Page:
Extremely short duration high-intensity training substantially improves endurance performance in triathletes

John R. Jakeman, Simon Adamson, John A. Babraj

Research output: Contribution to journalArticlepeer-review

27 Citations (Scopus)


High-intensity training (HIT) involving 30-s sprints is an effective training regimen to improve aerobic performance. We tested whether 6-s HITs can improve aerobic performance in triathletes. Six subelite triathletes (age, 40 ± 9 years; weight, 86 ± 11 kg; body mass index, 26 ± 3 kg·m–2) took part in cycle HIT and 6 endurance-trained subelite athletes (age, 36 ± 9 years; weight, 82 ± 11 kg; BMI, 26 ± 3 kg·m–2) maintained their normal training routine. Before and after 2 weeks of HIT, involving 10 × 6-s sprints or normal activity, participants performed a self-paced 10-km time trial and a time to exhaustion test on a cycle ergometer. Finger prick blood samples were taken throughout the time to exhaustion test to determine blood lactate concentration. Two weeks of HIT resulted in a 10% decrease in self-paced 10-km time trial (p = 0.03) but no significant change in time to exhaustion. The time taken to reach onset of blood lactate accumulation (OBLA, defined as the point where blood lactate reaches 4 mmol·L–1) was significantly increased following 2 weeks of HIT (p = 0.003). The change in time trial performance was correlated to the change in time taken to reach OBLA (R2 = 0.63; p = 0.001). We concluded that a very short duration HIT is a very effective training regimen to improve aerobic performance in subelite triathletes and this is associated with a delay in blood lactate build-up.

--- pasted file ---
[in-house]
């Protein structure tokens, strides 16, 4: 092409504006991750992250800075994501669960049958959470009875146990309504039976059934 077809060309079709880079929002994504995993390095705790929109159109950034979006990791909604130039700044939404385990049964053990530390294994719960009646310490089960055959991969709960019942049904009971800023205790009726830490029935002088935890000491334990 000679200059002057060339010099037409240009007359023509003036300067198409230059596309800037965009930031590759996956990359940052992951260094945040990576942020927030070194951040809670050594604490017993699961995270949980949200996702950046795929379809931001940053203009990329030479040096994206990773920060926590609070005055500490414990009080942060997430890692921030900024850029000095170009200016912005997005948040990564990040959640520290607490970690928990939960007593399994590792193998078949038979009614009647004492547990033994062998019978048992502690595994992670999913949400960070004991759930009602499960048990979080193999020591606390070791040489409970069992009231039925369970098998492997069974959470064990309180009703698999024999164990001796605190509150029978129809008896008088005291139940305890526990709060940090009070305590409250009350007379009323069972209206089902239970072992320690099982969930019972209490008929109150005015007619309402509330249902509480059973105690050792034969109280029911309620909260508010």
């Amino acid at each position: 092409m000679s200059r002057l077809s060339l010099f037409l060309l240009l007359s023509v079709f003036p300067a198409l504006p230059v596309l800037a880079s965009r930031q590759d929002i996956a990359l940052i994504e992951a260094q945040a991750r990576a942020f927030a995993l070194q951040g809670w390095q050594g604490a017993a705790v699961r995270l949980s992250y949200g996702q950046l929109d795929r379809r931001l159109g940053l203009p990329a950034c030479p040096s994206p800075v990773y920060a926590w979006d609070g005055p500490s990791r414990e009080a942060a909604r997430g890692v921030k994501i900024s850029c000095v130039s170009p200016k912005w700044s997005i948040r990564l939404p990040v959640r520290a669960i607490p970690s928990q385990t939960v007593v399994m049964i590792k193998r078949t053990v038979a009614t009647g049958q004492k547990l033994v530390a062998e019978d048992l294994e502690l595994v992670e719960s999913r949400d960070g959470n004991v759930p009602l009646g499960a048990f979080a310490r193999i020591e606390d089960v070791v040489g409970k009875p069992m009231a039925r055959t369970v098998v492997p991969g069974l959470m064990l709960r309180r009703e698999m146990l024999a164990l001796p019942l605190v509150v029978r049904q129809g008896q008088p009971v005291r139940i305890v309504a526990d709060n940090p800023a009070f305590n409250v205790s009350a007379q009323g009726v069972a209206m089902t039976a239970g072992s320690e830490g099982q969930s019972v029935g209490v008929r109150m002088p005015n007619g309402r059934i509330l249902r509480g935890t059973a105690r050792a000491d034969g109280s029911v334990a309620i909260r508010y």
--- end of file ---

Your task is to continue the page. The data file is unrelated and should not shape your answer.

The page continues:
Original languageEnglish
Pages (from-to)976-981
Number of pages6
JournalApplied Physiology, Nutrition, and Metabolism
Issue number5
Publication statusPublished - 2012


  • Lactate
  • Triathlon
  • High-intensity
  • Sprint training
  • Onset of blood lactate accumulation


Dive into the research topics of 'Extremely short duration high-intensity training substantially improves endurance performance in triathletes'. Together they form a unique fingerprint.

Cite this